I talk about the mindset behind money. 90 percent of the families that we work with have financial issues that have created a double layer of problems because the issues were not dealt with. I take them back to a place and get them through it. We work backwards from crisis to recovery to solutions.

What are some of the financial health strategies that you employ?

First people have to get real; I call this living in your money truth. I see other people not wanting to face their money truth and not owning their finances. The experience that I went through is what I see others experiencing, such as not wanting to open their bills. It’s like, if I don’t know I won’t owe it.

I also find that people are afraid to speak to their family members about finances, whether it is their spouse, their children, or other family members. There is a cycle that has existed in families and what happens is there is no anchor to connect to in order to get to financial stability.

A big part of that is understanding your finances including what you can afford, such as extra expenses and luxury cars. So my strategy is that I get them to see all of that and come up with a plan whether short or long-term. This all includes understanding interest rates, late payments, and in some cases taking care of additional family members that you can’t afford to help such as the 25 year old failure to launch kid.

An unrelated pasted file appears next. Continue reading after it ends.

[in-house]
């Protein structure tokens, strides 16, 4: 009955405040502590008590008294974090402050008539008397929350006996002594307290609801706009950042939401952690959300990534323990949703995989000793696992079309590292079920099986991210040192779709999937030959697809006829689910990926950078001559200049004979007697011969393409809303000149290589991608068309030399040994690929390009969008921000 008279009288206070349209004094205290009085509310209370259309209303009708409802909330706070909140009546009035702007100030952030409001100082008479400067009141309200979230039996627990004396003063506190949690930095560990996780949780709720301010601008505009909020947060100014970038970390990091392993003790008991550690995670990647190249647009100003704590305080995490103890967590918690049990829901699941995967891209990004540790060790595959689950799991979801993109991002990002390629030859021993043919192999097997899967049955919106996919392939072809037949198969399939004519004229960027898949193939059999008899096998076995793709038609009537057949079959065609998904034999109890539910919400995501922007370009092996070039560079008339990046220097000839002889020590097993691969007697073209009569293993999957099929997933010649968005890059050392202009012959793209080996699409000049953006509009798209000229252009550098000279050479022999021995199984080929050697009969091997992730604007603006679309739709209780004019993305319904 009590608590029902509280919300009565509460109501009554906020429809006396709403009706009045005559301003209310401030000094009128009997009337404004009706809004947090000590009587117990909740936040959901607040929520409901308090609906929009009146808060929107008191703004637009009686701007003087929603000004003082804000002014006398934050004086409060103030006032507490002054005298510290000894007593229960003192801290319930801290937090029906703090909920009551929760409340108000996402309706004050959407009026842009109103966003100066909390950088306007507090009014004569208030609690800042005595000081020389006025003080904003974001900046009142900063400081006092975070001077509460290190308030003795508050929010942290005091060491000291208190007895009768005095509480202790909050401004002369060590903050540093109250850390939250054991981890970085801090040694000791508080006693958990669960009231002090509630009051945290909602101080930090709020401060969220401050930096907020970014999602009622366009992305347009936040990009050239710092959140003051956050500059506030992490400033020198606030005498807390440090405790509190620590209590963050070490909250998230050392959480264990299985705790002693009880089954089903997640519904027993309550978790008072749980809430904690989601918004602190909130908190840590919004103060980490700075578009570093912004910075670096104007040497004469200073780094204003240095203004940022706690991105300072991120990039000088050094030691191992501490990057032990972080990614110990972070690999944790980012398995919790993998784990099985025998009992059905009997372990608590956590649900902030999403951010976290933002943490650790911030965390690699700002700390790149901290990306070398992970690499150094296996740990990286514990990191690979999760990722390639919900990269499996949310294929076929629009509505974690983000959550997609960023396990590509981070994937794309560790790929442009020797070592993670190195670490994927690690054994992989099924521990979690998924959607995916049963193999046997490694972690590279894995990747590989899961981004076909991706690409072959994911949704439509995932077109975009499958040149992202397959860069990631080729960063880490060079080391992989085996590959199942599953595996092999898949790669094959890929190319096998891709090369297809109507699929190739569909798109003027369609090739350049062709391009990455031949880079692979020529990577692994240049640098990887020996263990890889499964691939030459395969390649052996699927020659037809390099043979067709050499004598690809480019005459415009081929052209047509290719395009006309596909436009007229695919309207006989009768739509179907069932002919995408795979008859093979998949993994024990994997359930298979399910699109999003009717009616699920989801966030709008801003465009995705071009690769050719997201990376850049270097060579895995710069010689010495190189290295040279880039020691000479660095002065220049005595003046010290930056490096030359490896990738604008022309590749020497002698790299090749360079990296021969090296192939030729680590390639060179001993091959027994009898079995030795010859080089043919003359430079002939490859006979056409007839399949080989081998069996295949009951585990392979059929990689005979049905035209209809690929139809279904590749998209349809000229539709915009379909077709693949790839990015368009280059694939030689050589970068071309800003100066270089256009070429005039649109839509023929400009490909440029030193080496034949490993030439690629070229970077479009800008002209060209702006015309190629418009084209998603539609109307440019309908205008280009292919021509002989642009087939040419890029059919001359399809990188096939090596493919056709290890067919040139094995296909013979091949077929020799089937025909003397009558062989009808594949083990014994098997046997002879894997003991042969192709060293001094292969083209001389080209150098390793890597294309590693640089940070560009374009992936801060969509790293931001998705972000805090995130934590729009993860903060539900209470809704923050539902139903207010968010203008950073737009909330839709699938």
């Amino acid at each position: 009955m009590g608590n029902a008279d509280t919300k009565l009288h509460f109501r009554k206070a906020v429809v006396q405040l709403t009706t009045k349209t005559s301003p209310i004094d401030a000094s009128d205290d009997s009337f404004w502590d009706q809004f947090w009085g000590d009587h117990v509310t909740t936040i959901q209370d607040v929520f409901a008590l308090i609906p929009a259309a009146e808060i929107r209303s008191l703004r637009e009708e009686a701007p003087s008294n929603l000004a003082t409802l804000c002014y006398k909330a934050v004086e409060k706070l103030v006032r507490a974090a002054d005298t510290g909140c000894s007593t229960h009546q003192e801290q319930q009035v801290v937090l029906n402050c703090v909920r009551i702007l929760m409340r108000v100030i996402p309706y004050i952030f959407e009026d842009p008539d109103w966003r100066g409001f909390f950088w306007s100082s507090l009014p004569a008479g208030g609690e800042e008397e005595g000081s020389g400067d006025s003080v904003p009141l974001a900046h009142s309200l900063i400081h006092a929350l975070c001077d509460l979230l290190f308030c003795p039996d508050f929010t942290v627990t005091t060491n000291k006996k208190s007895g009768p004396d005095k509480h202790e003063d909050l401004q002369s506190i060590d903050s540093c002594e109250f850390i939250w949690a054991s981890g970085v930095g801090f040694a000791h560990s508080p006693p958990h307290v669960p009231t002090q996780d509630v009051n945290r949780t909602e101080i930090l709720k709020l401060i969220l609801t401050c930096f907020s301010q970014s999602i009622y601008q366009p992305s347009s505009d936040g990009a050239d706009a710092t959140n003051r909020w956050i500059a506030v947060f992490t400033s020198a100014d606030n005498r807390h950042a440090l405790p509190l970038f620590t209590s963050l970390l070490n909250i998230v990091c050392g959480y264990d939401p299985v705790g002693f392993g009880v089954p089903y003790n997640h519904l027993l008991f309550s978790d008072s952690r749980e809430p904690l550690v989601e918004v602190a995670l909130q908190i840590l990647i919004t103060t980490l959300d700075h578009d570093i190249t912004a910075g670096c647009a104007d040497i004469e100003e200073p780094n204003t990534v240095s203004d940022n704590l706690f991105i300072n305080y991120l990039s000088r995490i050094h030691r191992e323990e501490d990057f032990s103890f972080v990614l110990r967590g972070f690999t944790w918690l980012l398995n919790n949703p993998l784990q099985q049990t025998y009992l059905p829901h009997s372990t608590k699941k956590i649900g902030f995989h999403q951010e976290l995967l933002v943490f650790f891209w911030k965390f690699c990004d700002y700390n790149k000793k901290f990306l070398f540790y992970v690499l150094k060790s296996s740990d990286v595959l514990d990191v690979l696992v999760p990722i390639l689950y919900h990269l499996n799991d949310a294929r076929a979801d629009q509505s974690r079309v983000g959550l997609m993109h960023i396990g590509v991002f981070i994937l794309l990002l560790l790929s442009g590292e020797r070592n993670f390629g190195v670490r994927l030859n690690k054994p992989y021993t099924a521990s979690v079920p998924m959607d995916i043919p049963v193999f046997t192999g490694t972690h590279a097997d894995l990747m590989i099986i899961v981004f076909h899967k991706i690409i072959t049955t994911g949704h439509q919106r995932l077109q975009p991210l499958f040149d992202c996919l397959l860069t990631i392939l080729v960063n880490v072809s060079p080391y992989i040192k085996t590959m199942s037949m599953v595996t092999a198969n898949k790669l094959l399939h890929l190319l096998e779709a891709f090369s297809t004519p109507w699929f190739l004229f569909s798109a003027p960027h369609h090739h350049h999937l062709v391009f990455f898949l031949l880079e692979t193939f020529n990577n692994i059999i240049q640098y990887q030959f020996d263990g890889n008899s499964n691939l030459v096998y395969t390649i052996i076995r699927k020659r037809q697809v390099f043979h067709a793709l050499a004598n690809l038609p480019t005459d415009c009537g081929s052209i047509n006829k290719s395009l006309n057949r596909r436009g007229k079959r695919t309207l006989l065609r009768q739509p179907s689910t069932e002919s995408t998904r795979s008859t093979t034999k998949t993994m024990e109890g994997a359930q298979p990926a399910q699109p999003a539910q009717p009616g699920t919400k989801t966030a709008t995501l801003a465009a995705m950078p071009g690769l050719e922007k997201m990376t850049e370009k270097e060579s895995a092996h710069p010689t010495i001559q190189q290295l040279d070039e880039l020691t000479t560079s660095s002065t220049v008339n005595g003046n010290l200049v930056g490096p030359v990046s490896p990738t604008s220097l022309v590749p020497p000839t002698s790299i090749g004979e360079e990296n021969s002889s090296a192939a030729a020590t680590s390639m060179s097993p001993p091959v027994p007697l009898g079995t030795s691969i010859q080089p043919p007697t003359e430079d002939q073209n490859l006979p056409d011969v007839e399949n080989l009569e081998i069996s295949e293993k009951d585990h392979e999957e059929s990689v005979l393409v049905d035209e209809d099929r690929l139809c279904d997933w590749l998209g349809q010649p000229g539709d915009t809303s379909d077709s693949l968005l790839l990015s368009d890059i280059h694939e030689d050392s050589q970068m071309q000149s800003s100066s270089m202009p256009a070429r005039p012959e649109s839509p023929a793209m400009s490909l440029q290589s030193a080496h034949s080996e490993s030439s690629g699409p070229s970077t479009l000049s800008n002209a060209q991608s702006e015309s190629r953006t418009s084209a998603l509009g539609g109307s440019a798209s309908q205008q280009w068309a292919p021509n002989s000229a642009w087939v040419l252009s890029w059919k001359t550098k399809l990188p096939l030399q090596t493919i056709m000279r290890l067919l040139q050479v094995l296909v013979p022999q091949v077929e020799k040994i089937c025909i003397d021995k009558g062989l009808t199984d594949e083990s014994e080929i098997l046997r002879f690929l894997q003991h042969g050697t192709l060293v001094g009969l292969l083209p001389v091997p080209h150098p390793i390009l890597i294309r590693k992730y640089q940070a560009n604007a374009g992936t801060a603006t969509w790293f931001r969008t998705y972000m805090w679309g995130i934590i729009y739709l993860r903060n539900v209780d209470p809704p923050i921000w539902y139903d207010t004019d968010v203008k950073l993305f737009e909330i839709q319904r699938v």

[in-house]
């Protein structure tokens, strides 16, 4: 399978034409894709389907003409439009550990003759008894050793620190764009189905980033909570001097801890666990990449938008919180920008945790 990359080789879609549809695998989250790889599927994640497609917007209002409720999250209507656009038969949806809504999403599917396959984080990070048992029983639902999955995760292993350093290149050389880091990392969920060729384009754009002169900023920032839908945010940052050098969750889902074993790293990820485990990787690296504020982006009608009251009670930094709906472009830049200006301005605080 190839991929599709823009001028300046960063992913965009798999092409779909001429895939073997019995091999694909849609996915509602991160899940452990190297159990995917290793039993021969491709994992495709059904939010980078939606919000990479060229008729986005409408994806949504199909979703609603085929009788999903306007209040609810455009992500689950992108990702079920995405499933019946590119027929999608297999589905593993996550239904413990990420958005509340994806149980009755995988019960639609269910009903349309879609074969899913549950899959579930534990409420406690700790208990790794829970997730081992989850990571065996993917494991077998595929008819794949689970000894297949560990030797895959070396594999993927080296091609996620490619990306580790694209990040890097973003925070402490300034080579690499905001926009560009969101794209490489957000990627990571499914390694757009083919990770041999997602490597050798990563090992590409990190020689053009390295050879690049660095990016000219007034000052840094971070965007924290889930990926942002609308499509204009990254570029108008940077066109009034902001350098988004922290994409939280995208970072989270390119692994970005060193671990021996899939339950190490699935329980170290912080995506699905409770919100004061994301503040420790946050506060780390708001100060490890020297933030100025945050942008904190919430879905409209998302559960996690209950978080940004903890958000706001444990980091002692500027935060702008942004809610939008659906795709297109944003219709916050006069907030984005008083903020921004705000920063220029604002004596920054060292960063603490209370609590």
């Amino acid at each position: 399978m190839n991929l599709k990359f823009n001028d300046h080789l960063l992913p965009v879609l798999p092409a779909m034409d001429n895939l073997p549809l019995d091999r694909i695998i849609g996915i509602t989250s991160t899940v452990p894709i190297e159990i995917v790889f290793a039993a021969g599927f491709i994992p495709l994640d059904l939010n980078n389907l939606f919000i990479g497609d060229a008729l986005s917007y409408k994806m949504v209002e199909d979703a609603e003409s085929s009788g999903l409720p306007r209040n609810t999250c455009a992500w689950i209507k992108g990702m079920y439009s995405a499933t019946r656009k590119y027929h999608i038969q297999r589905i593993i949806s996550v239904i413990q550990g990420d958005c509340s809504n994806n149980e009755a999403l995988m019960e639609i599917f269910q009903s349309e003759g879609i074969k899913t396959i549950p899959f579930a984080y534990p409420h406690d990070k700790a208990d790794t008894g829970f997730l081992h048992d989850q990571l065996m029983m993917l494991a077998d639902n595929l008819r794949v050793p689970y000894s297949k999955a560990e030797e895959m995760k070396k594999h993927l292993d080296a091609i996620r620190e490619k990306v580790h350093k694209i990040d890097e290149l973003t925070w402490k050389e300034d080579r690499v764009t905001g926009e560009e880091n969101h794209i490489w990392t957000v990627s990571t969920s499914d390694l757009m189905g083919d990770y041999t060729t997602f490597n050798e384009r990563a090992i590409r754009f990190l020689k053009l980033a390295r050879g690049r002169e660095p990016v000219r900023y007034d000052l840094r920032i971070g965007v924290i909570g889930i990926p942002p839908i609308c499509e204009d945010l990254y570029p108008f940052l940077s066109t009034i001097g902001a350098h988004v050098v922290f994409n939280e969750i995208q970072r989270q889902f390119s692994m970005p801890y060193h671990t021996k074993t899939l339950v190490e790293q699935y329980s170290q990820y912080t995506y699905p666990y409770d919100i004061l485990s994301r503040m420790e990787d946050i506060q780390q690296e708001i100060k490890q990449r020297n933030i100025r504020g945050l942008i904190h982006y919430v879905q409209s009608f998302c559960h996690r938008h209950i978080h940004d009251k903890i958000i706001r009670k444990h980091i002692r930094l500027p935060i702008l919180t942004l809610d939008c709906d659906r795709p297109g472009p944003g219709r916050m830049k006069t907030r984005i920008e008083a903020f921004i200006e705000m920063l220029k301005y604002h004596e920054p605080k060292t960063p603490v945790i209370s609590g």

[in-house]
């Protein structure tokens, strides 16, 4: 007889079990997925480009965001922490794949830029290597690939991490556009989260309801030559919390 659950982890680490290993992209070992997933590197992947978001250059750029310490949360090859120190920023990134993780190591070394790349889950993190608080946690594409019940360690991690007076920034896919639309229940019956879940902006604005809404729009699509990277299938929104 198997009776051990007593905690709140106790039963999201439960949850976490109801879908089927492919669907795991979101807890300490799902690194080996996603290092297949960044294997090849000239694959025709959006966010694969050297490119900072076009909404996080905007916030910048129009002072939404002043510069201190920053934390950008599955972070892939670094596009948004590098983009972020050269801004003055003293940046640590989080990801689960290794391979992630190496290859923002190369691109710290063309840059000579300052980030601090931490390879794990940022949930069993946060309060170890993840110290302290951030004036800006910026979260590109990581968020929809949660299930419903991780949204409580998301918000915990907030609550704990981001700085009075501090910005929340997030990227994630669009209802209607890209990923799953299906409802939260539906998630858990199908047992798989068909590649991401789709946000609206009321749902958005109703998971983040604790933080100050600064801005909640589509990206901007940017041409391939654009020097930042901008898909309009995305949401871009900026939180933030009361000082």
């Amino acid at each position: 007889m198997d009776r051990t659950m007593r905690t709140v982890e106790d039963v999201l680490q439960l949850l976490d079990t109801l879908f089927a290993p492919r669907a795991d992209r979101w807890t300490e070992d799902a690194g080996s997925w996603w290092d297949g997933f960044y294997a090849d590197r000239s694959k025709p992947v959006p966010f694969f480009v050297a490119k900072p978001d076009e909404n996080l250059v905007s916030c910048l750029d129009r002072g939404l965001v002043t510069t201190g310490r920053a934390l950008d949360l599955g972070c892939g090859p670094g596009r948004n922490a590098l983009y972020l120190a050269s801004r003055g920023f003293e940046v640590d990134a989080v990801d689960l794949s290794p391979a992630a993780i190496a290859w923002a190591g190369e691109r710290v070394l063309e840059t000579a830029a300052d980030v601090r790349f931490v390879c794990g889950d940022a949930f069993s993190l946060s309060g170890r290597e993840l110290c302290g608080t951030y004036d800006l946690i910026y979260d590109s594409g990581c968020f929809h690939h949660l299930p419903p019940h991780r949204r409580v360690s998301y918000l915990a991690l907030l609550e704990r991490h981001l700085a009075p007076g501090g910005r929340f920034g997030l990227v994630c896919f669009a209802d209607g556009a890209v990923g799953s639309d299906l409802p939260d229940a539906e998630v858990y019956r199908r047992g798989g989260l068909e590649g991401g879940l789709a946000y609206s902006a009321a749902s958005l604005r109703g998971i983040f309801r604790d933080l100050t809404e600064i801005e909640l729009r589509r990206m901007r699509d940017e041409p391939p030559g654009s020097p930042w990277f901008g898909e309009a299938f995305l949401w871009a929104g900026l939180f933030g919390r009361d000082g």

After they get a grasp and have a keen understanding, then a specific plan has to be implemented. Once that is done then they can move away from the burden and the shame of being in debt. The plan sometimes is the hardest part because it may mean that they have to take extreme measures. For example, when we were going through it and we thought if we turned the cable off it was the end of the world. But what we learned is although it was a struggle it caused us to be greater communicators and it did not break us. So I think I am able to help because I can see it from both sides.

I am able to help with short-term and long-term planning. Depending on someone’s situation it may mean a short-term plan, while in other cases it may mean bankruptcy. I help them understand their rights, which includes understanding that your credit score is only calculated from the last 24 months. So it may mean they need to take a year and rebuild their credit history. It’s amazing how they feel once the stress is lifted.

Don’t be afraid of tomorrow; you can get back the life that you want.

How have you been able to grow your business?